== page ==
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Research Projects

Loizou Lab

DNA Damage and Repair Mechanisms

The human genome is constantly exposed to endogenous and exogenous sources of DNA damage. DNA repair ensures the integrity of large eukaryotic genomes by minimising mutation rates and thereby suppressing the development of cancer. We are interested in exploring the several highly effective pathways for DNA repair that have distinct specificities and are evolutionary conserved despite partial redundancies. By investigating the genetic interactions of the intricate crosstalk between DNA damage and repair mechanisms our ultimate goal is that our findings may pave the way to rational therapeutic approaches.

Consequences of DNA damage and repair on genomic mutation signatures

Figure 1: Mutations result due to DNA damage and ensuing DNA repair processes. We are developing experimental approaches to identify specific mutational outcomes, known as mutation signatures, that occur within the human genome.

The compilation of somatic mutations is the outcome of one or more mutational processes that have been operative due to DNA damage and repair processes. The resulting mutational signature is determined by the intensity and duration of exposure to each mutational process. We seek to systematically map the contribution of various DNA damage and repair processes to the generation of mutation signatures hence deciphering the contribution of genetic and environmental sources to genome stability (Figure 1).

Synthetic lethal and viable interactions

Figure 2: 1. DNA damage is preferentially repaired by Pathway 1 and 2. mutations in Gene B within this pathway lead to defects in DNA repair. 3. Mutation of Gene A, that is a suppressor of alternative Pathway 2, allows for resumption of DNA repair. 4. Inhibition of Gene A is an alternative approach to allow for the alternative Pathway 2 to be utilized.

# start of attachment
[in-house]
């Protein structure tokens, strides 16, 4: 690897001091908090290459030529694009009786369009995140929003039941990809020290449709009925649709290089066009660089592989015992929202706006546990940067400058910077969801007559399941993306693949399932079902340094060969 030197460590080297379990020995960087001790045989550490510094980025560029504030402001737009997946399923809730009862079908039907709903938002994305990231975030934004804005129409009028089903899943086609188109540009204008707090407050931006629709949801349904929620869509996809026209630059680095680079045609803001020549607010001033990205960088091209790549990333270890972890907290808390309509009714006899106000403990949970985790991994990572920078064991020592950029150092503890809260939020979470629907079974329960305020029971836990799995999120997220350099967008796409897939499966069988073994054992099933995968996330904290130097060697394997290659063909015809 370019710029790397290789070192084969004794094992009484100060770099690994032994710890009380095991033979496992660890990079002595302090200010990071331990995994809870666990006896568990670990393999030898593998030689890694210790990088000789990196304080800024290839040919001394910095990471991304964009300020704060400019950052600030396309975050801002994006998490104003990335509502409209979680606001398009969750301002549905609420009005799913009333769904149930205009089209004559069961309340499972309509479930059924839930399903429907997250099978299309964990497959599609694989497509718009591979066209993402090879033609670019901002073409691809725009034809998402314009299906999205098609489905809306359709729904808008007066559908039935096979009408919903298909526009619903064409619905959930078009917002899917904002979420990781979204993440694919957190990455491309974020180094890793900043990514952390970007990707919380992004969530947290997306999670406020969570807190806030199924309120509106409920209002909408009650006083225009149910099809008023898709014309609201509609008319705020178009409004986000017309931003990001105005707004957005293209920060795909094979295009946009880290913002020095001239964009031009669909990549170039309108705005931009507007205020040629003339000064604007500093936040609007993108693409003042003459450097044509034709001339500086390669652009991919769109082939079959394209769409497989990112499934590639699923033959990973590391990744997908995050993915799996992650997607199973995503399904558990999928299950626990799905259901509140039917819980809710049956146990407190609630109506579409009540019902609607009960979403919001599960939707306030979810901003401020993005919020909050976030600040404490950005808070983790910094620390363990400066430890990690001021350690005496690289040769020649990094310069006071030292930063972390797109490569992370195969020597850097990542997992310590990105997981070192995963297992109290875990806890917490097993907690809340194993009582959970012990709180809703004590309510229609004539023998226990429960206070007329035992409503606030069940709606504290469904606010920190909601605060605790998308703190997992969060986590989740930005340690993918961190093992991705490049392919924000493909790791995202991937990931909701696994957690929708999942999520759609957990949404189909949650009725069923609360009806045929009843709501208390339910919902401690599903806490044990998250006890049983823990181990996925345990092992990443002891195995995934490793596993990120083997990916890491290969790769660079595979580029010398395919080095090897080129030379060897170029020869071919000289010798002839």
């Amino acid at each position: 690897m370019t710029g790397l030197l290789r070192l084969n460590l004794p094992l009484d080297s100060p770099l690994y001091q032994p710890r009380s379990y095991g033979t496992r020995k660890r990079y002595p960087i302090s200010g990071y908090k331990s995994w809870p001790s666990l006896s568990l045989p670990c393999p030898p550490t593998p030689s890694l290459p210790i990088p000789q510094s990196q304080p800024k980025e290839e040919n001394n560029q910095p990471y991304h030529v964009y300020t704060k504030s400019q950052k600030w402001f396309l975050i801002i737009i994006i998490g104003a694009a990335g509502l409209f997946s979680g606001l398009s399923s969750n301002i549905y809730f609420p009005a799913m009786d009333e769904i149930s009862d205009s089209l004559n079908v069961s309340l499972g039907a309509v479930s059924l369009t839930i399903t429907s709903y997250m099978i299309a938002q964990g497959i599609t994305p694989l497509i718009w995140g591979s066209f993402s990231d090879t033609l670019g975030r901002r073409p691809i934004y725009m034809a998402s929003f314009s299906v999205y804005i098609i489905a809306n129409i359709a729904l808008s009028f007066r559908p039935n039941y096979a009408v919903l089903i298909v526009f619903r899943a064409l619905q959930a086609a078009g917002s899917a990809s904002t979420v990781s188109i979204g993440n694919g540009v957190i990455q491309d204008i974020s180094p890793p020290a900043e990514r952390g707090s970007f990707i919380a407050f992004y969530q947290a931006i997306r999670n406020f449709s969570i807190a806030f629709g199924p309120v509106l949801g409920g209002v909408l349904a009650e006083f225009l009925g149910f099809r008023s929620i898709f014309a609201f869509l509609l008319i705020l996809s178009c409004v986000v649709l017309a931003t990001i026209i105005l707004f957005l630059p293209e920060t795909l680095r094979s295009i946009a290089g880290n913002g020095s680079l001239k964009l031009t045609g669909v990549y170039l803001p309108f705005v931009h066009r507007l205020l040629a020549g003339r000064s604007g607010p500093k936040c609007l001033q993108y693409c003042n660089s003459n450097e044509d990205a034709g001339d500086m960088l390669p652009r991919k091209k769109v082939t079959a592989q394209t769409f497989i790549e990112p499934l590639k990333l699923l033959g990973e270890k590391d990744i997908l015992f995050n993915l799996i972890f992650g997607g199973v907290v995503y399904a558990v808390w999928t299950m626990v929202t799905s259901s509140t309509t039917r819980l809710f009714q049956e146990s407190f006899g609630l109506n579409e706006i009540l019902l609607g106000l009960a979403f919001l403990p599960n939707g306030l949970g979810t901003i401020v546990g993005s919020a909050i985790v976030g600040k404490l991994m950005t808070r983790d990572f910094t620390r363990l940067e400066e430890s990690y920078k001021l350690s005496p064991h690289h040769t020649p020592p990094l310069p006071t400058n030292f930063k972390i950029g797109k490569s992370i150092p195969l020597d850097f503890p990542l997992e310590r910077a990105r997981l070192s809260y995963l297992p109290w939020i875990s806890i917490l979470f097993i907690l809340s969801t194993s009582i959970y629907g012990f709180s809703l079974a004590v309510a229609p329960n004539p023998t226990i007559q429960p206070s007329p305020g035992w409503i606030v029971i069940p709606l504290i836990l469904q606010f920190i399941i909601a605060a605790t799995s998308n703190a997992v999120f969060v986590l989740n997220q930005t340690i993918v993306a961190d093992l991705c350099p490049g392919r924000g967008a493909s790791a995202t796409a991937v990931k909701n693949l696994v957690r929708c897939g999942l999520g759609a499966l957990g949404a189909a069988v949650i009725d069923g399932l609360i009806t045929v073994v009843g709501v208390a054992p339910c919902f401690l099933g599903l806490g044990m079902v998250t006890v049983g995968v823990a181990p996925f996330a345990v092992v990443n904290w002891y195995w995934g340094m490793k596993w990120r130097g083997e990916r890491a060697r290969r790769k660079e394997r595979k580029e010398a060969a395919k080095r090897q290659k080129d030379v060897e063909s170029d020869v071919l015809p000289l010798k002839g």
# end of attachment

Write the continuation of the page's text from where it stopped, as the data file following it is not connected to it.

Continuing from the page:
Complex interactions between different genes have been a focus of genetic research on model organisms for decades. The concepts of synthetic lethality and synthetic viability have been extensively explored because defects in a specific cellular pathway may (de)sensitize cells for the loss of another. Using genome-scale approaches, including CRISPR screens, we aim to identify new therapeutic targets, at scale, to ameliorate pathologies. Our hypothesis is that through the exploration of genetic, proteomic and chemical space will identify novel regulatory pathways for DNA repair (Figure 2). 

Repair of CRISPR-Cas9 generated DNA breaks

Figure 3: DNA breaks generated by Cas9 are repaired in an error-free manner via homology-directed repair or in an error-prone manner via either classical non-homologous end-joining or microhomology-mediated end-joining.

Repair of DNA double-strand breaks is thought to occur mainly via two major pathways: error-prone non-homologous and joining (NHEJ) and error-free homologous recombination (HR).

An enzyme that generates DNA double strand breaks, and is extensively used to promote gene editing, is Cas9. While large efforts have gone into the utilization of CRISPR-Cas9 for gene editing purposes, comparatively little advancement has been made with regard to the cellular mechanisms by which DNA lesions generated by Cas9 are dealt with.

We are interested in understanding the contribution of DNA repair pathways to the resolution of DNA double-strand breaks generated by different versions of Cas9 (Figure 3).